Igor, or sometimes Ygor, is a stock character, a sometimes hunch-backed laboratory assistant to many types of Gothic villains or as a fiendish character who assists only himself, the latter most prominently portrayed by Bela Lugosi in Son of Frankenstein (1939) and The Ghost of Frankenstein (1942). He is familiar from many horror films and horror film parodies. He is traditionally associated with mad scientists, particularly Victor Frankenstein, although Frankenstein has neither a lab assistant nor any association with a character named Igor in the original Mary Shelley novel. The Igor of popular parlance is a composite character, based on characters created for the Universal Studios film franchise. In the first Frankenstein film (1931), Fritz served the role; in subsequent sequels, a different physically deformed character, Ygor, is featured, though Ygor is in those films not an assistant.
Dwight Frye's hunchbacked lab assistant in the first film of the Frankenstein series (1931) is the main source for the "Igor" of public imagination, though this character was actually named Fritz. Fritz did not originate from the Frankenstein novel, but instead originated from the earliest recorded play adaptation, Presumption; or, the Fate of Frankenstein, where he was played by Robert Keeley.
The third and fourth sequel films Son of Frankenstein (1939) and The Ghost of Frankenstein (1942) featured a character named Ygor portrayed by Bela Lugosi. This character is neither a hunchback nor a lab assistant, but a blacksmith with a broken neck and twisted back as the result of a botched hanging. He reanimates the Monster as an instrument of vengeance against the townspeople who attempted to hang him for grave robbing. He survives a near-fatal gunshot and appears in the next film in which his brain is placed in the Monster's body.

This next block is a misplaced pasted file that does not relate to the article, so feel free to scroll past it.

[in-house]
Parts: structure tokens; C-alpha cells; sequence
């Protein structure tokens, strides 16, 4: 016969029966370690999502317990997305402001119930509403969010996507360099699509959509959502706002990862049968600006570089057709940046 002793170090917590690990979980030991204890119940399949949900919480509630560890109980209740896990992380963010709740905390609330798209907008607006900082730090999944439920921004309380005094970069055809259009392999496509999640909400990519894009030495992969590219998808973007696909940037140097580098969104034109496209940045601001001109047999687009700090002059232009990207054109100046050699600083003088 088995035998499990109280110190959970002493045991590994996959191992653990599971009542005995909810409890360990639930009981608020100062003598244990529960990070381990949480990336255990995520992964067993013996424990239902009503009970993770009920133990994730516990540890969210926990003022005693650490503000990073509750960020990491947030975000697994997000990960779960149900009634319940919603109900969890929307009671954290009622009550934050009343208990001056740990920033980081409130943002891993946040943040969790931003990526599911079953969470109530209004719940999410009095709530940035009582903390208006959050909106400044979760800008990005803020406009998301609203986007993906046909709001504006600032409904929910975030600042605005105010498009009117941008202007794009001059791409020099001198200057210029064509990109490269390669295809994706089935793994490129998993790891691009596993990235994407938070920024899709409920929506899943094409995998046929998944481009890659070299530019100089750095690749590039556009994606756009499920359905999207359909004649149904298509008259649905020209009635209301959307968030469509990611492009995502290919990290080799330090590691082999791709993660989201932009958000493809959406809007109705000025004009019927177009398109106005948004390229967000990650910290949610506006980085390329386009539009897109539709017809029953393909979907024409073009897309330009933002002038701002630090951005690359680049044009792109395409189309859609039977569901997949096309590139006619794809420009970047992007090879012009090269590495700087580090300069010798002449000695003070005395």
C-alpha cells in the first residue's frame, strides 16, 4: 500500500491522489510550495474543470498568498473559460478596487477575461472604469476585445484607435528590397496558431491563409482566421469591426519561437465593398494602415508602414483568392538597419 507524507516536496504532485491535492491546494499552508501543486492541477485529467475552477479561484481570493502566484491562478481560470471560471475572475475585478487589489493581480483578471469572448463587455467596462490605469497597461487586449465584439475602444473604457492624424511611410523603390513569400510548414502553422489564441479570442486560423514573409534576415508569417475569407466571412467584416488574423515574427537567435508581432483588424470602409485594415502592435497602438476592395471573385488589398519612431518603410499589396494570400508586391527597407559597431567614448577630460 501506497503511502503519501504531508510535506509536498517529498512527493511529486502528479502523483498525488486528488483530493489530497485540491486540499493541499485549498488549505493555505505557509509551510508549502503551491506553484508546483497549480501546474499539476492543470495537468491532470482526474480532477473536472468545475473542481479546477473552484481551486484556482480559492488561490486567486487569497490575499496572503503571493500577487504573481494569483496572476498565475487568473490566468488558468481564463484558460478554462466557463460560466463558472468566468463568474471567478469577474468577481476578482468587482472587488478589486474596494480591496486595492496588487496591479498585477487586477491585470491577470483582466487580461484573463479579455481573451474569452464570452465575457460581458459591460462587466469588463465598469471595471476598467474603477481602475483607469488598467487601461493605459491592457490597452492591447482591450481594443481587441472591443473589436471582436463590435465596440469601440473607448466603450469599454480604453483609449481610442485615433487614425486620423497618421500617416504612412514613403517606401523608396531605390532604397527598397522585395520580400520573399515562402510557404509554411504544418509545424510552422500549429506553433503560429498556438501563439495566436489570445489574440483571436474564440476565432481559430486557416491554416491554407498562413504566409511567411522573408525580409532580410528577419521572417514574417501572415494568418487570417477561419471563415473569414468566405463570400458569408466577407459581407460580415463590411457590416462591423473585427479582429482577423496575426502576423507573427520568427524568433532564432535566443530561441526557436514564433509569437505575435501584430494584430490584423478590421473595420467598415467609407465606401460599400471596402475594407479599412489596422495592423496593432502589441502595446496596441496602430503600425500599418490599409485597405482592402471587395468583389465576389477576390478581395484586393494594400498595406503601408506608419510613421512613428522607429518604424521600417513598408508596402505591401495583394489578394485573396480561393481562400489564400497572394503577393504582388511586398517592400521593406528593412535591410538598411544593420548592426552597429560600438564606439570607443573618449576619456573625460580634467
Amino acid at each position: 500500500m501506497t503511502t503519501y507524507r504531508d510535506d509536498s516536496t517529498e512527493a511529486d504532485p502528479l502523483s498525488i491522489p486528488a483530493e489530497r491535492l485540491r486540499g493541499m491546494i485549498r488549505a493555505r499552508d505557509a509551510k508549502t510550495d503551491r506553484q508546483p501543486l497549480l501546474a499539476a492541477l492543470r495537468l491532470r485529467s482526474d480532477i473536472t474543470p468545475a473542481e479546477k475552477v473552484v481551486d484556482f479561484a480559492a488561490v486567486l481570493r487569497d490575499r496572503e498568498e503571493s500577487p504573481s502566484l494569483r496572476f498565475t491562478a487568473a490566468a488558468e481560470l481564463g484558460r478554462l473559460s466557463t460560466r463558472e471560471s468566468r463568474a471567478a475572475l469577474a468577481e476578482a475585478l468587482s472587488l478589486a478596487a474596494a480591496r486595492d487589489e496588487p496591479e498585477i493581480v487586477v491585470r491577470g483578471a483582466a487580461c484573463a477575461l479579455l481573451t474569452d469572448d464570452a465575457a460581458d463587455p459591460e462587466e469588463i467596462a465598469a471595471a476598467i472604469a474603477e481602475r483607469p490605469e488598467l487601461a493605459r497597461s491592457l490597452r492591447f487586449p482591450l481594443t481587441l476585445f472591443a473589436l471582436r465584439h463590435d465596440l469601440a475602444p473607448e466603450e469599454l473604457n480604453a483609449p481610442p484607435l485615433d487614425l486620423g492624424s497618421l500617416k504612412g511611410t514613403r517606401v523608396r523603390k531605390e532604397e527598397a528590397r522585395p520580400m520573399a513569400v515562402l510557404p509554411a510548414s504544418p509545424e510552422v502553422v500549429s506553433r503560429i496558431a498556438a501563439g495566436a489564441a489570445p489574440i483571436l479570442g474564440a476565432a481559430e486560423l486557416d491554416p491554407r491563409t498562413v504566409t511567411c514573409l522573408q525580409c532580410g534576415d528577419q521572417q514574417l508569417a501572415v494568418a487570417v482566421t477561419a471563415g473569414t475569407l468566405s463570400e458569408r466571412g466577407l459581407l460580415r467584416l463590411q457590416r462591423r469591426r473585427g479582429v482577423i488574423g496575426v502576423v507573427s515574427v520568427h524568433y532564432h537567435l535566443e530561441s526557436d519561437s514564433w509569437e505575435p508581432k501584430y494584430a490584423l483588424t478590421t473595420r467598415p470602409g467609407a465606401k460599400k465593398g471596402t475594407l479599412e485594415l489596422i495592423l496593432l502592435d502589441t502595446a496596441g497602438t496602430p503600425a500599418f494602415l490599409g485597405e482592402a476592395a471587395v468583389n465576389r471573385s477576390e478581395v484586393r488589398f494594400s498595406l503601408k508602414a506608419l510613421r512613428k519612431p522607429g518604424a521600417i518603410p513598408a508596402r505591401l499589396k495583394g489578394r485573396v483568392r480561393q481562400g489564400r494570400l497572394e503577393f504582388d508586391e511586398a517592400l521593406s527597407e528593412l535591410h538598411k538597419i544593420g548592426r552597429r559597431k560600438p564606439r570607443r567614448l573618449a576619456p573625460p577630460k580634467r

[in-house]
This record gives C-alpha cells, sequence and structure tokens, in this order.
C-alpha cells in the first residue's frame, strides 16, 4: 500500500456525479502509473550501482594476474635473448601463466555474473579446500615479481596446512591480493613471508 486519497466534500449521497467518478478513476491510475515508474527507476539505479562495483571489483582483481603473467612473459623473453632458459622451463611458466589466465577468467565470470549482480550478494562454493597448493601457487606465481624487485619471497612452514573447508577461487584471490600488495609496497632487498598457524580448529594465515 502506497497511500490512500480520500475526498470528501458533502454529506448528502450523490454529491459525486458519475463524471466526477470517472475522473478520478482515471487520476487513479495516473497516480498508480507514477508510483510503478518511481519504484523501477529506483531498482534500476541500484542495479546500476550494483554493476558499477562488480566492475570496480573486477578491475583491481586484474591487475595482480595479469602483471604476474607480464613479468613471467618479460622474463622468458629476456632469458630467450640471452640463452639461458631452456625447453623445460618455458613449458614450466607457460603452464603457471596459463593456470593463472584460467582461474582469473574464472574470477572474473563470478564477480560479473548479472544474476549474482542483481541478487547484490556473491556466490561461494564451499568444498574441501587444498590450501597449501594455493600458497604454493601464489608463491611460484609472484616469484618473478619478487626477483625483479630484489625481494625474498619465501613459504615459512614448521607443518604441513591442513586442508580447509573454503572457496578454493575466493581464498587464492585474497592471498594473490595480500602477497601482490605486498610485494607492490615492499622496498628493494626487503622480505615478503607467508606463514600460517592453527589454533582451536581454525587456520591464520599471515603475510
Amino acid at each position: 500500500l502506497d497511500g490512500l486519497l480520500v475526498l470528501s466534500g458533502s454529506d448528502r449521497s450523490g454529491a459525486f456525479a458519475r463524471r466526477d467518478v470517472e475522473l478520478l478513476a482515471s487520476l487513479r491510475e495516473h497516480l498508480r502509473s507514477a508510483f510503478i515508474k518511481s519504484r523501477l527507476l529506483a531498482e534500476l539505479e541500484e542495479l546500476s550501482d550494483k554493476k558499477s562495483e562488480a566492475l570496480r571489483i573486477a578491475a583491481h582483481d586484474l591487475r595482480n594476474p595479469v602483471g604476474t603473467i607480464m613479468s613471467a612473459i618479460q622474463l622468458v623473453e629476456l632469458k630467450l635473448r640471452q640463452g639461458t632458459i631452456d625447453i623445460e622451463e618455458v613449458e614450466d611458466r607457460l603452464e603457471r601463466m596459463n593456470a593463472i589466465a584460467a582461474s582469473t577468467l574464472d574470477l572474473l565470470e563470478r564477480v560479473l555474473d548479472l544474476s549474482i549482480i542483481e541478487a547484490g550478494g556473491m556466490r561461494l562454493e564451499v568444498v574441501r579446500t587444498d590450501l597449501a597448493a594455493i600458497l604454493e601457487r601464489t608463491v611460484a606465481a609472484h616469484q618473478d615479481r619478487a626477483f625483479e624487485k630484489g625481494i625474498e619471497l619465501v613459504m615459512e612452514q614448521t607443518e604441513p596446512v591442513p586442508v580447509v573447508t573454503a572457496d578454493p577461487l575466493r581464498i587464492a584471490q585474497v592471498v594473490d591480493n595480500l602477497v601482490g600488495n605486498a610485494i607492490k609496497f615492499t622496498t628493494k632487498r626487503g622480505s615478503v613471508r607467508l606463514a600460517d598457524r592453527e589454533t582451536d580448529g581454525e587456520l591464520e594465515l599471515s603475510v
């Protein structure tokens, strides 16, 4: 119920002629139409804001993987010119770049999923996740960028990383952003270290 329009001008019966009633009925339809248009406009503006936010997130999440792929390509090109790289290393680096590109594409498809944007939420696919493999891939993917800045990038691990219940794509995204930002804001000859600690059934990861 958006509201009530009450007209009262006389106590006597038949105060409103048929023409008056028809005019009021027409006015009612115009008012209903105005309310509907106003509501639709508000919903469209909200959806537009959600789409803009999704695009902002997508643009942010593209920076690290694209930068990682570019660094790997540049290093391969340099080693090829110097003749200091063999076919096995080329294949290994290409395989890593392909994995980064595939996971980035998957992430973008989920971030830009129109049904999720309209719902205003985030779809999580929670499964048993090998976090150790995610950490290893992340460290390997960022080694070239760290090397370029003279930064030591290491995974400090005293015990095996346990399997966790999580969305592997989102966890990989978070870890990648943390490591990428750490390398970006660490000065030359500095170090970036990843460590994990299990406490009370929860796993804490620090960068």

Universal Studios actively cemented the idea of the hunchbacked assistant to the "mad scientist" in the Frankenstein film series' The House of Frankenstein (1944) with J. Carrol Naish playing a hunchbacked lab assistant named Daniel.
In the horror film Mystery of the Wax Museum (1933), Ivan Igor is the name of the mad wax museum curator. The film was remade as House of Wax (1953), but the name Igor was given to the curator's henchman (Charles Bronson) rather than the curator himself. This character is deaf and mute, rather than a hunchback.
Mary Shelley's Frankenstein was adapted for the stage many times, and the first of these interpretations was Richard Brinsley Peake's Presumption; or, the Fate of Frankenstein (1823), which dramatized key scenes from the novel and added Frankenstein's assistant, Fritz, to the mix.
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